Vulture Funds And State Aid In Ireland – A Prima Facie Case?

Yesterday morning in the European Parliament, by invitation of Luke Ming Flanagan MEP, Mr Ed Honohan, Master of the High Court, made a presentation titled Vulture Funds And State Aid In Ireland – A Prima Facie Case?
The focus of Mr Honohan’s presentation was the possible abuse in Ireland of Section 110 Special Purpose Vehicle (SPV) legislation, whereby companies are setting up and registering as charities, but with the sole purpose of enabling so-called vulture funds to purchase distressed assets from Irish banks at knockdown prices, those assets then to be sold on or rented out at enormous profits, those profits then to be spirited out of the country without having had a cent of tax withheld.
According to Mr Honohan (who was an adviser to then Finance Minister Charlie McCreevy), when the securitisation tax break was introduced in the 1990’s (S.110), it was never intended to be employed where the collateral consisted of Irish homes, farms or firms. It was to be about complex international computer trades. Now, however, this has morphed into what he terms a ‘rogue SPV’, with only an artificial arm’s length between the so-called charity ownership of the SPV shares and the SPV funding investors, who are paid virtually all of the SPV’s profits as interest on their investment, creating the so-called ‘tax neutrality’ scenario envisaged in the original valid scheme. This ‘rogue SPV’, however has all the look of a classic tax-avoidance scheme.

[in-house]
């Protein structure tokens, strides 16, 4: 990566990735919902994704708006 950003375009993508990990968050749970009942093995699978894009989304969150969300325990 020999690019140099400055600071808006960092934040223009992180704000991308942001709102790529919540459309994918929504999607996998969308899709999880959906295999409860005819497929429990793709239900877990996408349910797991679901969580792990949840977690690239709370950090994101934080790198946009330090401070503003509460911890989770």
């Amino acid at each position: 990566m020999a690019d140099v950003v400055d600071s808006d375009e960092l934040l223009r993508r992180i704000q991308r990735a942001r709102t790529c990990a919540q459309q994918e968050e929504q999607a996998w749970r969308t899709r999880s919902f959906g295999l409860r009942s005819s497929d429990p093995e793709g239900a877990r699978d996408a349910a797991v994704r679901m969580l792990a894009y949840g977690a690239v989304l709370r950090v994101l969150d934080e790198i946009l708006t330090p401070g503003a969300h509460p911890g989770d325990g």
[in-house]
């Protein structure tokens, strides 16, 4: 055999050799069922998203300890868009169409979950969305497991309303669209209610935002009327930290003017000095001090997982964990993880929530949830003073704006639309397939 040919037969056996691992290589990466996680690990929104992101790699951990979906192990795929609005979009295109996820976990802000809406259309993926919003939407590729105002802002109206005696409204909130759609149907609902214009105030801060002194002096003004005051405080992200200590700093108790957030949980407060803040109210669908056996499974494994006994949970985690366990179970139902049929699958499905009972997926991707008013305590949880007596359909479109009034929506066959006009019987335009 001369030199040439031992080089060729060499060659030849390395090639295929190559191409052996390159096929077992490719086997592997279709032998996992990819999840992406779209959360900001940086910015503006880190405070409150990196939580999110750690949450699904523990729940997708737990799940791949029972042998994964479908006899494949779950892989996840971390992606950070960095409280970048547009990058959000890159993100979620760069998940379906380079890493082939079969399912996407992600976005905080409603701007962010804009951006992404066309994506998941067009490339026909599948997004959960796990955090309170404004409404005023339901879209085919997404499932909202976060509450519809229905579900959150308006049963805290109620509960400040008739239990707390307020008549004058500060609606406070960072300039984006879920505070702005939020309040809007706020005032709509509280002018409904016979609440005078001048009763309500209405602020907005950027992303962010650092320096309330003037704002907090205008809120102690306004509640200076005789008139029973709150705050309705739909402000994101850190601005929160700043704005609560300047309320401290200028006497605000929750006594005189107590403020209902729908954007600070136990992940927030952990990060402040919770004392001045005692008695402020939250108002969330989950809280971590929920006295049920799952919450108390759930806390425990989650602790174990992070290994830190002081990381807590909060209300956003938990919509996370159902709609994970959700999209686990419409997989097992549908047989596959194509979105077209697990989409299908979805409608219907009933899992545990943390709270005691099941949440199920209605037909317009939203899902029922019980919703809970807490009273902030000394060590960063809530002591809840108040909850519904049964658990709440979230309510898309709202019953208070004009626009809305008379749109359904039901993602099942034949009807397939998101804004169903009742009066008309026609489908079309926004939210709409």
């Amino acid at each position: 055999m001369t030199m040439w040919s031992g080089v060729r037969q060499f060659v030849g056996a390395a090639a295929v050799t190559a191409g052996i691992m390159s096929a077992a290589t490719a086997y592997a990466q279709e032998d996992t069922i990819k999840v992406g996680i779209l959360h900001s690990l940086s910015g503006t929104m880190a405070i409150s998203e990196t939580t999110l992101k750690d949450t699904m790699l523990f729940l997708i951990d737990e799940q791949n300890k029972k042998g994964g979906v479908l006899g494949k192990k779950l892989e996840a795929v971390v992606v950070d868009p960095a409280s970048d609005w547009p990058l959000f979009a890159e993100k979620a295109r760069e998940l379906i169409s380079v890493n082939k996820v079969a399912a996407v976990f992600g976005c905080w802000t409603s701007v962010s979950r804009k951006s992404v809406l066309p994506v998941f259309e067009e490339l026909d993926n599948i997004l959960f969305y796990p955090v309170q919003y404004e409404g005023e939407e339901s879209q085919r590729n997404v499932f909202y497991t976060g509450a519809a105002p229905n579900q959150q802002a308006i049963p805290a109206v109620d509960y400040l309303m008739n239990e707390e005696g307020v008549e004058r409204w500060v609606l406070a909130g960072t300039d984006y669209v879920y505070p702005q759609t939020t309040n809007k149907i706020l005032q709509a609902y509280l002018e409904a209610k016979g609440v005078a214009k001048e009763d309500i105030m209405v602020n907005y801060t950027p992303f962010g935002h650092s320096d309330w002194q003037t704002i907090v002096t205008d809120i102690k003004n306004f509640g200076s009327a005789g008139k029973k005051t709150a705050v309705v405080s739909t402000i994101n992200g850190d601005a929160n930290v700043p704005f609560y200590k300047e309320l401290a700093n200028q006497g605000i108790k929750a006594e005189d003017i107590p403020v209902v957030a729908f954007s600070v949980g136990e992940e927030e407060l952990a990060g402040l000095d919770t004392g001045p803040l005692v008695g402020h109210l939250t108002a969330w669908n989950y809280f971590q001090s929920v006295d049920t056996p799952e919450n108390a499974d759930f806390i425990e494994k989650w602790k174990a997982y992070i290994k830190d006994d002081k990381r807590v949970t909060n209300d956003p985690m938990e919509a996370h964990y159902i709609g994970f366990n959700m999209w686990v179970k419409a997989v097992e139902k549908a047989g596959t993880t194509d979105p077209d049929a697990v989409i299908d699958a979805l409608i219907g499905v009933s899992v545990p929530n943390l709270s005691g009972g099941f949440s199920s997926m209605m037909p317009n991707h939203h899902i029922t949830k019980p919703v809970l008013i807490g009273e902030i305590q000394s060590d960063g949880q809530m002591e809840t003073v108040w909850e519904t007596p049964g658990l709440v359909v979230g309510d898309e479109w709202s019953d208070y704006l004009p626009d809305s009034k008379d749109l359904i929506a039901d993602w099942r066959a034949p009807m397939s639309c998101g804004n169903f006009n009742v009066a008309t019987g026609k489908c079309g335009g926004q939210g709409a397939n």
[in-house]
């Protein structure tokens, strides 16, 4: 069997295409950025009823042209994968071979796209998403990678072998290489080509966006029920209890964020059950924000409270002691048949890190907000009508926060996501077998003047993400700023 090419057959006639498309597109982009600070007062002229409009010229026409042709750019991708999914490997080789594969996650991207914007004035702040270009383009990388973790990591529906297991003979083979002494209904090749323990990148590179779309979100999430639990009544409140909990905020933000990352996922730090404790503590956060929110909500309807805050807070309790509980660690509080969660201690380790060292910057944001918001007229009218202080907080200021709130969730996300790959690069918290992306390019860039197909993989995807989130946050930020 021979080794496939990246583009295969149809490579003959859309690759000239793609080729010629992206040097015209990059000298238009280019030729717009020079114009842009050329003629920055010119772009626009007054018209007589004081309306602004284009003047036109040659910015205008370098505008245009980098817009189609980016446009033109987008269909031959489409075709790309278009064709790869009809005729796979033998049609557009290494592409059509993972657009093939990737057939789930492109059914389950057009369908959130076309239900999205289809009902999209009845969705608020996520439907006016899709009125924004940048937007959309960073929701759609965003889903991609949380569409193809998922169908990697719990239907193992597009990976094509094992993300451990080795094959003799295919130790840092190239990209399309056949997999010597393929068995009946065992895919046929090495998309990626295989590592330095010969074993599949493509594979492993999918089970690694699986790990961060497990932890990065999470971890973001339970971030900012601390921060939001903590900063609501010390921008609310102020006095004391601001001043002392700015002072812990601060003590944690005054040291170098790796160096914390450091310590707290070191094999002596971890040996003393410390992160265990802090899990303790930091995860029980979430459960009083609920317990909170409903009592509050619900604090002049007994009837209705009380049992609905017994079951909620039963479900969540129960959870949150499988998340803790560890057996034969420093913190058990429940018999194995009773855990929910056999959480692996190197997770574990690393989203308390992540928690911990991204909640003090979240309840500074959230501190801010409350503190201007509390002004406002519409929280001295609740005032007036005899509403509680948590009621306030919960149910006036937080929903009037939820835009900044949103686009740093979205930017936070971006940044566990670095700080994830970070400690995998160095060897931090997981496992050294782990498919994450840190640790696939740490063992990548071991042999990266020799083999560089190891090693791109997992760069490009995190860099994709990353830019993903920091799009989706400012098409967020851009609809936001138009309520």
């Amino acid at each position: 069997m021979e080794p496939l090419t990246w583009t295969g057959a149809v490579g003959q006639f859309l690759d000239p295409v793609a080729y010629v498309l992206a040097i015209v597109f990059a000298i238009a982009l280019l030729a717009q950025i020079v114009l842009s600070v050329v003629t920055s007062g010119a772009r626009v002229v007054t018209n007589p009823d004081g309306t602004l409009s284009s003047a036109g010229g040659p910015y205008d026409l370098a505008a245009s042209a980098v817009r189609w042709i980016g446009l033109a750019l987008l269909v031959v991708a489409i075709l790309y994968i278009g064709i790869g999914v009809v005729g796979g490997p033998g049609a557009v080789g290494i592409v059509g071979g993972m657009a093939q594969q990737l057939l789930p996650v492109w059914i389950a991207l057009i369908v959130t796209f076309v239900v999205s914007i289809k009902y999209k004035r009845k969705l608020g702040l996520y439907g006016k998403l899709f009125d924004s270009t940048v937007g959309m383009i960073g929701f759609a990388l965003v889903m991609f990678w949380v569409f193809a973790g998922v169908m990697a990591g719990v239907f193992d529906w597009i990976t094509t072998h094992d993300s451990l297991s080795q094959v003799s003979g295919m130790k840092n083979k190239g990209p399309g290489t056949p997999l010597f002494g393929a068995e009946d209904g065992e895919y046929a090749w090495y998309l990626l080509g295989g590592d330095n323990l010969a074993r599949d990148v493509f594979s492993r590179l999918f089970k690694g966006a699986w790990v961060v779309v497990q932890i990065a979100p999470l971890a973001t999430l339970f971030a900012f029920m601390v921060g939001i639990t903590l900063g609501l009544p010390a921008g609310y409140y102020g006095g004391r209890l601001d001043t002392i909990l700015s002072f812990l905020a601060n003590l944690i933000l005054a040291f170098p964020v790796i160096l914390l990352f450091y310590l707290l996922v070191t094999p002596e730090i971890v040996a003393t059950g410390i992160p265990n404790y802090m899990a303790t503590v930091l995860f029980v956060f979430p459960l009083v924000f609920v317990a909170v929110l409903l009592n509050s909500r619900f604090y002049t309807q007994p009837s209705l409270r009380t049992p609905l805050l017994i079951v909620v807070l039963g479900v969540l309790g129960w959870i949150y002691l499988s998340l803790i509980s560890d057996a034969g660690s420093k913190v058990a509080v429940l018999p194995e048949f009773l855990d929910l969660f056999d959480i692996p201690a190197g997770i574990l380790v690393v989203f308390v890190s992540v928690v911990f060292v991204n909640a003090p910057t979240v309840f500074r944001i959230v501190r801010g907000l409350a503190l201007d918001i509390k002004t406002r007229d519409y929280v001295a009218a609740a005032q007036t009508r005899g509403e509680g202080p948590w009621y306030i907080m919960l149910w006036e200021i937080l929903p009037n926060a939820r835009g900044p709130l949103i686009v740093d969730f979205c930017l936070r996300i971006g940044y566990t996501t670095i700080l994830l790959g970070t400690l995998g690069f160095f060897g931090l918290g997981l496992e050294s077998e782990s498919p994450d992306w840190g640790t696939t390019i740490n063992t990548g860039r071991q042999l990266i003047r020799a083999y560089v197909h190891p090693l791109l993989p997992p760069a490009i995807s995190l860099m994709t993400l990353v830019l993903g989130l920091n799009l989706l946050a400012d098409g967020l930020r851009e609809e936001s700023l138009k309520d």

In his presentation, Mr Honohan offered two possible solutions to tackle this anomaly, a ‘pincer movement’ as he called it. In the first instance, the Revenue Commissioners – whose duty after all is to collect all due taxes on behalf of the people – could and should simply present those ‘rogue’ SPV companies with a tax assessment based on their entire profits. This then puts those companies on the defensive, in the position where they have to justify paying no tax, and would help to clarify some very obscure passages in that legislation – legislation, by the way, which was written by the finance sector itself, and not by our elected representatives.
If that fails, then a case on possible Illegal State Aid can be brought to the European Commission, with the following simple test – how would the market look today if S.110 did not apply to brass-plate charities trading in Irish property? The true market value is distorted, inflated, by the special tax treatment given to the vulture funds – in essence a subsidy – to secure a better liquidity boost for the endangered banks (who of course are fully in favour of all this); were this not the case, then there are plenty non-S.110 businesses and co-operatives who could buy these properties.
Mr Honohan has now agreed to follow up his visit to the Parliament with a visit to the European Commission. It is Mr Flanagan’s objective to facilitate that meeting.

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